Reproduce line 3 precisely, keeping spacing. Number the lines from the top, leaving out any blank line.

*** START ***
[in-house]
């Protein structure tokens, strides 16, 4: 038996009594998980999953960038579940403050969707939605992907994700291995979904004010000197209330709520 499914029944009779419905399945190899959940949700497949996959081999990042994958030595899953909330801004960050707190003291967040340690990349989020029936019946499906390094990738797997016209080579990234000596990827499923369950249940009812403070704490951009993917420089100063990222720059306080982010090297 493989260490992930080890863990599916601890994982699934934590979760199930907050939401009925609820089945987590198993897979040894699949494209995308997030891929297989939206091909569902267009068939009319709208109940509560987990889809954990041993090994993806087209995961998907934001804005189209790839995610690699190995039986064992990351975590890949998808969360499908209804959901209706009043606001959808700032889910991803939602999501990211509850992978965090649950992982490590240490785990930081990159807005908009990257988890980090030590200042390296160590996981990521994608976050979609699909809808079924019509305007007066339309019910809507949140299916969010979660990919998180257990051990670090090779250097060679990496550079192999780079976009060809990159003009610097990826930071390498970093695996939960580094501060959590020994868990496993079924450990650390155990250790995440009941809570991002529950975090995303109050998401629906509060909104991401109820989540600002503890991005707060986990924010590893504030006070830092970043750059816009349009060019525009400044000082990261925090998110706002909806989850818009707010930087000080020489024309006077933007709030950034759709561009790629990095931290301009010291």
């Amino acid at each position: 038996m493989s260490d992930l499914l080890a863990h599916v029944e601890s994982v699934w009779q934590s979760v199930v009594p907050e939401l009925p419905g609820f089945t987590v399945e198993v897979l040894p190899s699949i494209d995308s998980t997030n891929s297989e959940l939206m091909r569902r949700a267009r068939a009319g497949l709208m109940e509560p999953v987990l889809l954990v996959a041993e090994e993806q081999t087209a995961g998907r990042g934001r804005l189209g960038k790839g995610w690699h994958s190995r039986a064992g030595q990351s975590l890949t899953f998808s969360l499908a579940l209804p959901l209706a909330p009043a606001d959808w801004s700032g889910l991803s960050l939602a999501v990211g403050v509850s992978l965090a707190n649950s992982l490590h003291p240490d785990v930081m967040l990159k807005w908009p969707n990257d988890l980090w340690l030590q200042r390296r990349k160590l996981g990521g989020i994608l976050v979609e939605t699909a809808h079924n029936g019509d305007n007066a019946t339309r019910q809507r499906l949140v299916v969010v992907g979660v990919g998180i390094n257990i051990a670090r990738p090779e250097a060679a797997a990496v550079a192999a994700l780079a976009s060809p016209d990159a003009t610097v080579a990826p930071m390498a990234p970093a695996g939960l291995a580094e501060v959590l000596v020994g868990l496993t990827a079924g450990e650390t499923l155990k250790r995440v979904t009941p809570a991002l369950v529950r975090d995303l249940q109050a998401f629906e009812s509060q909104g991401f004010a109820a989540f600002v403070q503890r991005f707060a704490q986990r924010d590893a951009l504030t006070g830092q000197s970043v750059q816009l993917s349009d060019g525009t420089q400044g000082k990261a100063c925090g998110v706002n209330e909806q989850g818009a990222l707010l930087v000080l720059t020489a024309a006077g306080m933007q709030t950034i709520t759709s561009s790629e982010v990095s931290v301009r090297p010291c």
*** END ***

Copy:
């Amino acid at each position: 038996m493989s260490d992930l499914l080890a863990h599916v029944e601890s994982v699934w009779q934590s979760v199930v009594p907050e939401l009925p419905g609820f089945t987590v399945e198993v897979l040894p190899s699949i494209d995308s998980t997030n891929s297989e959940l939206m091909r569902r949700a267009r068939a009319g497949l709208m109940e509560p999953v987990l889809l954990v996959a041993e090994e993806q081999t087209a995961g998907r990042g934001r804005l189209g960038k790839g995610w690699h994958s190995r039986a064992g030595q990351s975590l890949t899953f998808s969360l499908a579940l209804p959901l209706a909330p009043a606001d959808w801004s700032g889910l991803s960050l939602a999501v990211g403050v509850s992978l965090a707190n649950s992982l490590h003291p240490d785990v930081m967040l990159k807005w908009p969707n990257d988890l980090w340690l030590q200042r390296r990349k160590l996981g990521g989020i994608l976050v979609e939605t699909a809808h079924n029936g019509d305007n007066a019946t339309r019910q809507r499906l949140v299916v969010v992907g979660v990919g998180i390094n257990i051990a670090r990738p090779e250097a060679a797997a990496v550079a192999a994700l780079a976009s060809p016209d990159a003009t610097v080579a990826p930071m390498a990234p970093a695996g939960l291995a580094e501060v959590l000596v020994g868990l496993t990827a079924g450990e650390t499923l155990k250790r995440v979904t009941p809570a991002l369950v529950r975090d995303l249940q109050a998401f629906e009812s509060q909104g991401f004010a109820a989540f600002v403070q503890r991005f707060a704490q986990r924010d590893a951009l504030t006070g830092q000197s970043v750059q816009l993917s349009d060019g525009t420089q400044g000082k990261a100063c925090g998110v706002n209330e909806q989850g818009a990222l707010l930087v000080l720059t020489a024309a006077g306080m933007q709030t950034i709520t759709s561009s790629e982010v990095s931290v301009r090297p010291c």